All consumers residing outside of the Netherlands are solemnly responsible for the legal status under local laws of our products, including with regards to purchasing, importing, possessing, processing and/or consuming our products.
We do not guarantee or warrant in any way that our products are legally permitted outside the Netherlands. We do not provide any information on the legal status of a product in your country of residence, outside the Netherlands. If you are in doubt about the legality of our products in your local country, we strongly advise you to seek information or local counseling on the legality prior to placing any order.
The following shall not be construed as and shall not replace legal advice.
Truffles do not fall under any law. They are 100% legal for us to sell. This is because the truffle is different from the mushroom and not mentioned on the official list of Schedules of controlled substances in the Dutch Opium Act. Thus, under the legality, it is prohibited to defining truffles as illegal. This was explicitly confirmed by the Dutch Minister of Health in Parliament on February 9, 2009.
Sclerotium Mexicana the truffle in our Micro product is the subterranean substratum of the mushroom Psilocybe Mexicana. Sclerotium Mexicana is freely available in The Netherlands. On December 1, 2008 a new Ministerial Decree made the hallucinogenic mushroom punishable in The Netherlands. This happened by introducing a considerable amount of specific named mushrooms on the official Schedules of controlled substances of the Dutch Opium Act. One of these newly controlled mushrooms is the Mexicana. However, the truffle itself is not a mushroom. It is only the subterranean substratum of the Mexicana from which the mushroom can grow. This view is confirmed by scientists like Thom Kuyper, Professor Fungal Ecology and Diversity at the University Wageningen. The truffle must be distinguished from the mushroom. Additionally, the principle of legality is fundamental to criminal law. This principle guarantees that nothing is a crime unless it is clearly forbidden in a law. As a consequence the court applying criminal law shall never interpret a penal provision extensively. The same goes for the truffle. Because the truffle is scientifically distinguished from the mushroom and not explicitly mentioned on the official Schedules of controlled substances of the Dutch Opium Act, the principle of legality prohibits defining them as illegal. This was on February 9, 2009 once more explicitly confirmed by the Dutch Minister of Health in Parliament.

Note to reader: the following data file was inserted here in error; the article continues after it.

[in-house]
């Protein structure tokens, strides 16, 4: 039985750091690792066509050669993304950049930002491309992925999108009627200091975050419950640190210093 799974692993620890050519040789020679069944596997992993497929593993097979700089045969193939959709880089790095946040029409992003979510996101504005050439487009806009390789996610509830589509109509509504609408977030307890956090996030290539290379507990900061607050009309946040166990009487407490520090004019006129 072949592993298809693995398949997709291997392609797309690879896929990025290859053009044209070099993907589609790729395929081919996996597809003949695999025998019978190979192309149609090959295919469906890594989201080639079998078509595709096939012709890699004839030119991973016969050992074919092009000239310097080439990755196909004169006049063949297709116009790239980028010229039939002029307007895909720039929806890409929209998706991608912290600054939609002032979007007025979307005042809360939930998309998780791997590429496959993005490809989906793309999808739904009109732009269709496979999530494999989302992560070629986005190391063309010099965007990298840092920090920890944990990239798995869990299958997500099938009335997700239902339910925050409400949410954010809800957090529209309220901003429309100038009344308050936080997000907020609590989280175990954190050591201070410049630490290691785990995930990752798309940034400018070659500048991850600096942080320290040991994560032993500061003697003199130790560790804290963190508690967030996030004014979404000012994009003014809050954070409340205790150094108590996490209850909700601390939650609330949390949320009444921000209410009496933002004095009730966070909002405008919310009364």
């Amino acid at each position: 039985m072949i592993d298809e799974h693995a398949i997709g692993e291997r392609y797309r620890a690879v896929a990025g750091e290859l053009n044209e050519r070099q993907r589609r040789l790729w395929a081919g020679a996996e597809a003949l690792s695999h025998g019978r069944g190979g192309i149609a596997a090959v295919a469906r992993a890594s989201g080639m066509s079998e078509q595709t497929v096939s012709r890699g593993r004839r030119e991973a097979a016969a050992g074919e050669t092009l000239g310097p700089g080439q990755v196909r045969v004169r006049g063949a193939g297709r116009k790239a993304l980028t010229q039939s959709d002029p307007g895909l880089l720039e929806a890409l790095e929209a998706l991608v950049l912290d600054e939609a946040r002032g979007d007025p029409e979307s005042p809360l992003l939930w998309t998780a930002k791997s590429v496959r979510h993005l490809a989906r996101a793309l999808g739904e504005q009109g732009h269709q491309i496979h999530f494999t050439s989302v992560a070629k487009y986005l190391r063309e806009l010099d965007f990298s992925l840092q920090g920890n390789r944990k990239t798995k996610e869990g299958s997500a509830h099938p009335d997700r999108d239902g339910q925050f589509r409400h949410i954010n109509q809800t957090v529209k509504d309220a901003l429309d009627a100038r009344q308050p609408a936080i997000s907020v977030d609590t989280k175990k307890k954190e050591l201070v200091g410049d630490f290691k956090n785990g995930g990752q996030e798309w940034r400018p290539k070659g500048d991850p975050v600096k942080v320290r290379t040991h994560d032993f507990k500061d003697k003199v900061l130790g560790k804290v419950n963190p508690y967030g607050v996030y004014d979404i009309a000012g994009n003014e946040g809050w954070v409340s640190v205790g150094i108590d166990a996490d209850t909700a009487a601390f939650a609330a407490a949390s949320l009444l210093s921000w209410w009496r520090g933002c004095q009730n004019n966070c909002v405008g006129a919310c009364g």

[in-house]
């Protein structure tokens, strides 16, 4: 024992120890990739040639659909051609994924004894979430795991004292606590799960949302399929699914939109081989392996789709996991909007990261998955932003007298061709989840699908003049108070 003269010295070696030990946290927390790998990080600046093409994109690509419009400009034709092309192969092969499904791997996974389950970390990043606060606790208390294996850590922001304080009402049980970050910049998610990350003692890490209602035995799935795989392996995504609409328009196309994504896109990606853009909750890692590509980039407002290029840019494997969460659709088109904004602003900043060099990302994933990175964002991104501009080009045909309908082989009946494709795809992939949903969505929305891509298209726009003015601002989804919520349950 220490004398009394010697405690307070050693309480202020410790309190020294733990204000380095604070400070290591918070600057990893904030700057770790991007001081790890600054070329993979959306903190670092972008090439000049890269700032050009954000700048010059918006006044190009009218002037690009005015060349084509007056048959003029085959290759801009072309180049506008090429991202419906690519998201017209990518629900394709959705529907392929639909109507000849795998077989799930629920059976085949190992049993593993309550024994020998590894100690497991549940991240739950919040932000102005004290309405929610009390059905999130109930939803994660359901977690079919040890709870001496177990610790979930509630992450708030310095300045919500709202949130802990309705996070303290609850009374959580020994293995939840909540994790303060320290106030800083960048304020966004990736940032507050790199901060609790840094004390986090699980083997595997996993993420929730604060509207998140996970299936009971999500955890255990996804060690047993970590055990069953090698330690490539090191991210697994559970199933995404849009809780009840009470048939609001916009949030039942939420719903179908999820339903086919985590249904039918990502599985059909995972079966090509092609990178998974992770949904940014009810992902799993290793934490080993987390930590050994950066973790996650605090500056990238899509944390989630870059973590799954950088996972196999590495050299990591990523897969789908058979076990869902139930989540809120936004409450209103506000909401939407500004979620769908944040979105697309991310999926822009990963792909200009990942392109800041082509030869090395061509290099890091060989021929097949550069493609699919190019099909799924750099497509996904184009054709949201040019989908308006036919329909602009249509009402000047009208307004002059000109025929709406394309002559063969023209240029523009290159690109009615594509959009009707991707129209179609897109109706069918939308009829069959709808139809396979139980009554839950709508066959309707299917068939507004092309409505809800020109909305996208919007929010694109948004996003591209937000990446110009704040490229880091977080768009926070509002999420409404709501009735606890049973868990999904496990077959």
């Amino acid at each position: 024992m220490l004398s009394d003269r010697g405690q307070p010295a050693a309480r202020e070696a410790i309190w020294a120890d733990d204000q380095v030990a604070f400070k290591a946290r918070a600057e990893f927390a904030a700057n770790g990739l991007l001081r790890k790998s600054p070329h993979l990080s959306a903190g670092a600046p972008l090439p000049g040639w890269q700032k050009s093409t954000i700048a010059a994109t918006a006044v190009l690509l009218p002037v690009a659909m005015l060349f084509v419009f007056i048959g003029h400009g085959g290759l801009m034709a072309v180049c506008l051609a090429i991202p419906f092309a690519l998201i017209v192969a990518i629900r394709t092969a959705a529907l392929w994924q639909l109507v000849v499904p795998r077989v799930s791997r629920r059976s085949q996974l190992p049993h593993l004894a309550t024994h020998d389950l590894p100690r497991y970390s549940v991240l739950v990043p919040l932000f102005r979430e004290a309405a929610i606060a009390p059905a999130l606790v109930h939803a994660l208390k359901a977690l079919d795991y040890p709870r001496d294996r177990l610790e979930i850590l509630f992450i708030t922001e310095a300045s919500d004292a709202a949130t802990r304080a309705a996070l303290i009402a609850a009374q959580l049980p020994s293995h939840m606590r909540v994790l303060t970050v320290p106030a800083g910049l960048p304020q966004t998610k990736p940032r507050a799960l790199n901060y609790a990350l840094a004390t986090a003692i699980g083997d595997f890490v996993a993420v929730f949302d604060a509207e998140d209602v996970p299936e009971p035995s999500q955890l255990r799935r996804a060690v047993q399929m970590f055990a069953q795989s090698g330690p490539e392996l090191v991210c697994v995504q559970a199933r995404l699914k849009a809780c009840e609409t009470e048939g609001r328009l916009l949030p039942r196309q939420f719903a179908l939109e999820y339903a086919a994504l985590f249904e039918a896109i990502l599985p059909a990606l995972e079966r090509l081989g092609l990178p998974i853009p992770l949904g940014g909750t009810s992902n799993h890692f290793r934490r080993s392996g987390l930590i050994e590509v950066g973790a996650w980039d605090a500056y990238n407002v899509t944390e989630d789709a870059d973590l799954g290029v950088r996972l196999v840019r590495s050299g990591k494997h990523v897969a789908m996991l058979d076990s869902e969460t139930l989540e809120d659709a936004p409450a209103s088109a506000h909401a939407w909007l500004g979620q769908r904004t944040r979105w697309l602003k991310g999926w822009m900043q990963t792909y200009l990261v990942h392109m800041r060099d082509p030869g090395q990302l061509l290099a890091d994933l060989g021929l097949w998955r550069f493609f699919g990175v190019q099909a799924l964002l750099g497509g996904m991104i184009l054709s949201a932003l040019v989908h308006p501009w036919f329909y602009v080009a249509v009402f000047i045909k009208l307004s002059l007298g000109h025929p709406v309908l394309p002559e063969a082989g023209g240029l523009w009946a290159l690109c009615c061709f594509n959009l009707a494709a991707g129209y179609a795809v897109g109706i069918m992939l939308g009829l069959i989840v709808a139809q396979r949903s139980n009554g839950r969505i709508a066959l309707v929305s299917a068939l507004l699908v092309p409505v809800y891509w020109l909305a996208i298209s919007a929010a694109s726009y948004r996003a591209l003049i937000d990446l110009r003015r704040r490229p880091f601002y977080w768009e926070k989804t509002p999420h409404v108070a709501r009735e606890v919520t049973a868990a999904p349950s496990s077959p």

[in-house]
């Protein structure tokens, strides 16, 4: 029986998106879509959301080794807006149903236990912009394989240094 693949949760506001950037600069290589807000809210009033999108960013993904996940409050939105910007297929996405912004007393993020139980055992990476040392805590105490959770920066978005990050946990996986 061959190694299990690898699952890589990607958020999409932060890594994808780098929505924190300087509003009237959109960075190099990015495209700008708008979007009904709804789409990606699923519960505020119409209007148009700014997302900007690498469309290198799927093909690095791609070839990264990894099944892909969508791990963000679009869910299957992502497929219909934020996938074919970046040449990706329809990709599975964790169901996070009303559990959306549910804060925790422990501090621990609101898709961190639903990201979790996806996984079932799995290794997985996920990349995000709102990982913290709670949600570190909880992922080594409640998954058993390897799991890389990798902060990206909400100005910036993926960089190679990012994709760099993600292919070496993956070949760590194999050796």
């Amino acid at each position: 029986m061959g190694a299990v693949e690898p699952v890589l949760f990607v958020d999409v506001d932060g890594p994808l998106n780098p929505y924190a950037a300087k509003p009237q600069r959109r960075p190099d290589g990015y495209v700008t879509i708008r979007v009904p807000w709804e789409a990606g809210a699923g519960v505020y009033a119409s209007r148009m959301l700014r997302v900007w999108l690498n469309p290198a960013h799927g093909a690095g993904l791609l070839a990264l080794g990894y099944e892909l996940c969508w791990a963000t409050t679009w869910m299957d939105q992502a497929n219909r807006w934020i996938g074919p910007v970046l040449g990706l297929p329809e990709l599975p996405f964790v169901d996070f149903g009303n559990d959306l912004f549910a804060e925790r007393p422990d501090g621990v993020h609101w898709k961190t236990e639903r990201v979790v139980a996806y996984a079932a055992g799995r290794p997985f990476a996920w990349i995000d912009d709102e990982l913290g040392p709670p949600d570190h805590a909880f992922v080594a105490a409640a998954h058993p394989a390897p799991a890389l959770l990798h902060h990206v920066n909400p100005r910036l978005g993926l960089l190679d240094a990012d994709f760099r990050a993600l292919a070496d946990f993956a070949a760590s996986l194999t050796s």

EU trade law says that if a product is legal in 1 EU country (EU pursuant to Regulation (EU) 2019/515 on the mutual recognition of goods lawfully marketed in another Member State.) it is therefor in effect legal in ALL EU countries. So in case our types of products are not allowed by your government: the ban in your country is illegal, not our products. This logic follows from the jurisprudence which relegalized absinthe in the EU.
Our products are 100% legal in Holland. There is no priority for custom control in EU countries to look for truffle products. Health risks for truffles are very low, when compared with other drugs such as alcohol or tobacco.
Our products are not under control subject to the 1971 United Nations Psychotropic Substances Convention and this means that no UN member state has an obligation to criminalize it.